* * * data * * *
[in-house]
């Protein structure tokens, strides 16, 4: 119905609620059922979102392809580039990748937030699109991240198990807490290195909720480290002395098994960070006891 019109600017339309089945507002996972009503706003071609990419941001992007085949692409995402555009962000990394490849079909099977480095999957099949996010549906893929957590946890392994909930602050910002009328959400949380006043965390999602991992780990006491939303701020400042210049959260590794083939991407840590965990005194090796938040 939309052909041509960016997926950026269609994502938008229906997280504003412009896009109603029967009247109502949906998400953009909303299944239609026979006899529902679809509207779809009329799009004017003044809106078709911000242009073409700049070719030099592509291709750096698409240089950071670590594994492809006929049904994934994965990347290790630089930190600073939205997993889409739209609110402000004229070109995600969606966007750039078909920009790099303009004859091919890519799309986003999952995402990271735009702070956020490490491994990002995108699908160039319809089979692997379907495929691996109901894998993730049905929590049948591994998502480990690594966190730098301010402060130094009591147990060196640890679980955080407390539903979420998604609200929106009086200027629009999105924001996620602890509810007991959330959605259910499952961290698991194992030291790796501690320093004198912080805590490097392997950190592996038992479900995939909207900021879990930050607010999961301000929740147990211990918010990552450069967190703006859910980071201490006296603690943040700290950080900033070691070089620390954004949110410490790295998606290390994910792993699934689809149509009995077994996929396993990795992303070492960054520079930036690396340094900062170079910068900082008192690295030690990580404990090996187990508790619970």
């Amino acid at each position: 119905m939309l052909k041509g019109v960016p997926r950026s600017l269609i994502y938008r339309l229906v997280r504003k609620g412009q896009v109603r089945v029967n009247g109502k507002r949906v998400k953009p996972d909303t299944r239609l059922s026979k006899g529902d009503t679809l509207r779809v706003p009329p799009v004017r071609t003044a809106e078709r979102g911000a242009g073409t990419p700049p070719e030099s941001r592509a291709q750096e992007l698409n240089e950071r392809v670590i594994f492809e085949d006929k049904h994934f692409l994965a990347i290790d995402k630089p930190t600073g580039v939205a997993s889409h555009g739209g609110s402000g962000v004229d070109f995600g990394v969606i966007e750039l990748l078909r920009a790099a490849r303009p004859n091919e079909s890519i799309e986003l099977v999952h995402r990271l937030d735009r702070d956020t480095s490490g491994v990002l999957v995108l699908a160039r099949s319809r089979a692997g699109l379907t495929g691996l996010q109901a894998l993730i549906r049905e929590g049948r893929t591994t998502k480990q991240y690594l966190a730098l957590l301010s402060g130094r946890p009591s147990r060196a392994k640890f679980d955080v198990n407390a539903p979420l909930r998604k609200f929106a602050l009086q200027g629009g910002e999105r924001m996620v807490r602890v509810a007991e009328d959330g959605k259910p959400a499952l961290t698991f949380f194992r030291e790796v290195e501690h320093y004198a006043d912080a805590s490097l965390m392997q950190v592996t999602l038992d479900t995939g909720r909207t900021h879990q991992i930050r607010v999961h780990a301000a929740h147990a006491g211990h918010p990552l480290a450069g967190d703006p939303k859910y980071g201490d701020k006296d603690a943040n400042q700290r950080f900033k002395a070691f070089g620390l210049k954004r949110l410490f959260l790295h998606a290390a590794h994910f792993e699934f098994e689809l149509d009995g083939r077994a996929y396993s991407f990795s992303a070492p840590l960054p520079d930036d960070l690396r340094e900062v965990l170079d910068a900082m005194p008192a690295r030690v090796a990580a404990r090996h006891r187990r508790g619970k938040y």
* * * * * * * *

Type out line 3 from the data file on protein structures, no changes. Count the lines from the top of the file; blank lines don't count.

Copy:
């Amino acid at each position: 119905m939309l052909k041509g019109v960016p997926r950026s600017l269609i994502y938008r339309l229906v997280r504003k609620g412009q896009v109603r089945v029967n009247g109502k507002r949906v998400k953009p996972d909303t299944r239609l059922s026979k006899g529902d009503t679809l509207r779809v706003p009329p799009v004017r071609t003044a809106e078709r979102g911000a242009g073409t990419p700049p070719e030099s941001r592509a291709q750096e992007l698409n240089e950071r392809v670590i594994f492809e085949d006929k049904h994934f692409l994965a990347i290790d995402k630089p930190t600073g580039v939205a997993s889409h555009g739209g609110s402000g962000v004229d070109f995600g990394v969606i966007e750039l990748l078909r920009a790099a490849r303009p004859n091919e079909s890519i799309e986003l099977v999952h995402r990271l937030d735009r702070d956020t480095s490490g491994v990002l999957v995108l699908a160039r099949s319809r089979a692997g699109l379907t495929g691996l996010q109901a894998l993730i549906r049905e929590g049948r893929t591994t998502k480990q991240y690594l966190a730098l957590l301010s402060g130094r946890p009591s147990r060196a392994k640890f679980d955080v198990n407390a539903p979420l909930r998604k609200f929106a602050l009086q200027g629009g910002e999105r924001m996620v807490r602890v509810a007991e009328d959330g959605k259910p959400a499952l961290t698991f949380f194992r030291e790796v290195e501690h320093y004198a006043d912080a805590s490097l965390m392997q950190v592996t999602l038992d479900t995939g909720r909207t900021h879990q991992i930050r607010v999961h780990a301000a929740h147990a006491g211990h918010p990552l480290a450069g967190d703006p939303k859910y980071g201490d701020k006296d603690a943040n400042q700290r950080f900033k002395a070691f070089g620390l210049k954004r949110l410490f959260l790295h998606a290390a590794h994910f792993e699934f098994e689809l149509d009995g083939r077994a996929y396993s991407f990795s992303a070492p840590l960054p520079d930036d960070l690396r340094e900062v965990l170079d910068a900082m005194p008192a690295r030690v090796a990580a404990r090996h006891r187990r508790g619970k938040y």